Professors call Israel's junior high math program 'scandalous'
30 university mathematics teachers from around the country have issued an open letter to Education Minister Gideon Sa'ar criticizing the new curriculum.
In an unusual step, 30 university mathematics teachers from around the country have issued an open letter to Education Minister Gideon Sa'ar criticizing the new curriculum introduced into the country's junior high schools. Its harshest words are reserved for the section on geometry, which the educators say is causing "enormous damage, even to the best students."
In the letter, they urge the Education Ministry to replace the new curriculum "with a saner program."
In its response, the ministry said that in the past year changes were introduced into the curriculum prompted by feedback from schools and universities. The new curriculum, it said, was developed by experts in mathematics and in mathematics instructions, and it was approved on a trial basis. The ministry also said that it maintains close contact with university-level mathematicians and with school math teachers and introduces changes to the program as needed.
The new math curriculum has been introduced gradually into junior-high classrooms, in a process that began last year. The program was drafted by a committee of experts appointed by the education minister, over a period of eight years, in an effort to reverse the decade-long decline in the performance of Israeli schoolchildren on international tests in math.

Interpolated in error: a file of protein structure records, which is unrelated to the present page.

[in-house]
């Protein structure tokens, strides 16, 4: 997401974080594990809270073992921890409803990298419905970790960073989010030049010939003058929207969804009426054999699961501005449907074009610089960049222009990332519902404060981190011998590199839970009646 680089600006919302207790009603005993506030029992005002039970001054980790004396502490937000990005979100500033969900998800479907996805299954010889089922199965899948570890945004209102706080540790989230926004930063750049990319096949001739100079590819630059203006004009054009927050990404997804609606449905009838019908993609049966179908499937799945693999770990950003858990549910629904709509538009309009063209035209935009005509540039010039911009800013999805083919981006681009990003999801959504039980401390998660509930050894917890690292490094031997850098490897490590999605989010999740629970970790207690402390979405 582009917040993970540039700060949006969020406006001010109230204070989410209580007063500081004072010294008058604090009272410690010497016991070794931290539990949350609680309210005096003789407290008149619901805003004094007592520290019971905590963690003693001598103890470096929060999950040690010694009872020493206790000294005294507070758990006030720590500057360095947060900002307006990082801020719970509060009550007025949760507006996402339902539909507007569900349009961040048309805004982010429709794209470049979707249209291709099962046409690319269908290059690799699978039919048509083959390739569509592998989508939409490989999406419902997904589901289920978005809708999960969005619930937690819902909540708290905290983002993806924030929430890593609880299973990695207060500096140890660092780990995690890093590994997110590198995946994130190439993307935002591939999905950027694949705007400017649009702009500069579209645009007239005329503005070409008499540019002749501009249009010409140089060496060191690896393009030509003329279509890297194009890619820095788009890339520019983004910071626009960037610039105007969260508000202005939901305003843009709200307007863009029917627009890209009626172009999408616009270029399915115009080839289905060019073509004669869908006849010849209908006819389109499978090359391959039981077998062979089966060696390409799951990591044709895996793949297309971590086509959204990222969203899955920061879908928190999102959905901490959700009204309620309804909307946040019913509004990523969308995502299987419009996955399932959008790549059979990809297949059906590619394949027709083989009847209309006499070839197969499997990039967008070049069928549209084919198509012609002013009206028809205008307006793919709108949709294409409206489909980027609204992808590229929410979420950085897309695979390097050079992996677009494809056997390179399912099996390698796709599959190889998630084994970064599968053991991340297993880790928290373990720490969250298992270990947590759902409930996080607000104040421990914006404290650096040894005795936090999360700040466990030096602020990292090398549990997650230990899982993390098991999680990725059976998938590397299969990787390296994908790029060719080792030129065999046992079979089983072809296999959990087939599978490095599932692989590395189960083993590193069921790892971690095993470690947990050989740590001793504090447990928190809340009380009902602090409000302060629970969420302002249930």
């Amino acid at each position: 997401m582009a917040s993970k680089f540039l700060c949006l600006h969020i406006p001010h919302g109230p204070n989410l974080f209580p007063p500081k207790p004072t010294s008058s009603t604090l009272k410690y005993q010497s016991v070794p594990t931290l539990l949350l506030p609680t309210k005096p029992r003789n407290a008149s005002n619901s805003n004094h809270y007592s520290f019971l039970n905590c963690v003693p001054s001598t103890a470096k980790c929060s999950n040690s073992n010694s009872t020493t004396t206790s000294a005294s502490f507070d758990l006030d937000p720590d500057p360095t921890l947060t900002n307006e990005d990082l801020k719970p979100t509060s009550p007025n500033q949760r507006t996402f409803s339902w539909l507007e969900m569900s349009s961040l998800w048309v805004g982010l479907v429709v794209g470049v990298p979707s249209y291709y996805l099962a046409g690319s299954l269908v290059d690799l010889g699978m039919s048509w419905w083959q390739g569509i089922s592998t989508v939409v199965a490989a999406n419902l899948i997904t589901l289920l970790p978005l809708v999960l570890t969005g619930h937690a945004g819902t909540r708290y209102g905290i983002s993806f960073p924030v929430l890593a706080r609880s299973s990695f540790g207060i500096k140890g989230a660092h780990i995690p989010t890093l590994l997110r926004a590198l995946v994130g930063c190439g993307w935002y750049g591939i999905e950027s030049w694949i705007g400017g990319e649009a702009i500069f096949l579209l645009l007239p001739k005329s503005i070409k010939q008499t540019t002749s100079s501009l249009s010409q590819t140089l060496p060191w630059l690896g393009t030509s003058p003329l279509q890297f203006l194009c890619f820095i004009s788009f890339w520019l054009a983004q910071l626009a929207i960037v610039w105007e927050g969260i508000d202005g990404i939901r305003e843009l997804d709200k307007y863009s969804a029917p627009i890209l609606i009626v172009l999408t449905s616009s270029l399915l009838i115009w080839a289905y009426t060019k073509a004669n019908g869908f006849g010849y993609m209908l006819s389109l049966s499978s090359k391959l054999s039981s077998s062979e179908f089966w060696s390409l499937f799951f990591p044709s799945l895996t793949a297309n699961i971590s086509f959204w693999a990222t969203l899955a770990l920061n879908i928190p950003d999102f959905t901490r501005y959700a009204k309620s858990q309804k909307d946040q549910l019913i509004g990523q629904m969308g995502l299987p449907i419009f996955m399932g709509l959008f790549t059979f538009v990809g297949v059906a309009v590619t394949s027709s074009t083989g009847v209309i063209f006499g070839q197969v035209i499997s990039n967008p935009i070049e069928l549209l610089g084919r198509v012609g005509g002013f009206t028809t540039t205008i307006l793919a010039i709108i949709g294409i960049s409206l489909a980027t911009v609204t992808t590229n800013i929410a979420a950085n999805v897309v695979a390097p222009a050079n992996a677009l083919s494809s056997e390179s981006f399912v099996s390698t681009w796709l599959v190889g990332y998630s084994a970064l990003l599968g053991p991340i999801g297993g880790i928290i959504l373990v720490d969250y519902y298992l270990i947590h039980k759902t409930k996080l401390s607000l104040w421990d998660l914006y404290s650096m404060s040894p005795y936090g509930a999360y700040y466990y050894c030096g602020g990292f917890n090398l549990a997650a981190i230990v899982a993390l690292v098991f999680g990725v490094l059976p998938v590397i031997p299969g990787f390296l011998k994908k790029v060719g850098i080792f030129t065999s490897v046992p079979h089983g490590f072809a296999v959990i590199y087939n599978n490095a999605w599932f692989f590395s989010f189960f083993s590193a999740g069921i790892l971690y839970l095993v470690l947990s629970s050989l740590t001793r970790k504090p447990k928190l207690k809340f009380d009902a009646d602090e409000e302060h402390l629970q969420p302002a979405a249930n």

According to its critics, "The new curriculum is scandalously awful." While the decision to teach fairly complex geometric axioms to seventh- and eighth-graders is also a bad idea, in their view, the main problem with the new curriculum is "the sloppy way the program's authors approached the subject."
Professor Ron Aharoni, of the Haifa Technion, explained: "Since the time of Euclid, in the 3rd century B.C.E., the study of geometry has begun with simple, intuitively understood axioms, such as, 'Any two points can be connected by a straight line.'"
But in the new curriculum, he said, begins with rectangles, in order to get to the Pythagorean theorem as quickly as possible. "In this method, the basic axiom is buried deep in the middle of the material being taught," he said. "It's like starting to learn mountain climbing by ascending Mount Everest. Instead of beginning with simple things, like using a ruler and compass, the new program tries to jump ahead, and the result is that the students end up not knowing the basics."
Professor Azriel Levy of The Hebrew University, who heads the ministry's mathematics advisory committee, said in response: "Do the authors think the education minister will decide which axiom to use? He might understand from this critique that that is the main problem with junior-high mathematics instruction, and that's not the case. The main problem is the teachers."
A well-trained mathematics teacher, continued Levy, "will teach his students to think with any textbook and any curriculum. A bad teacher, who lacks mastery of the material, will turn the best textbooks and the best curriculum into meaningless rote memorization."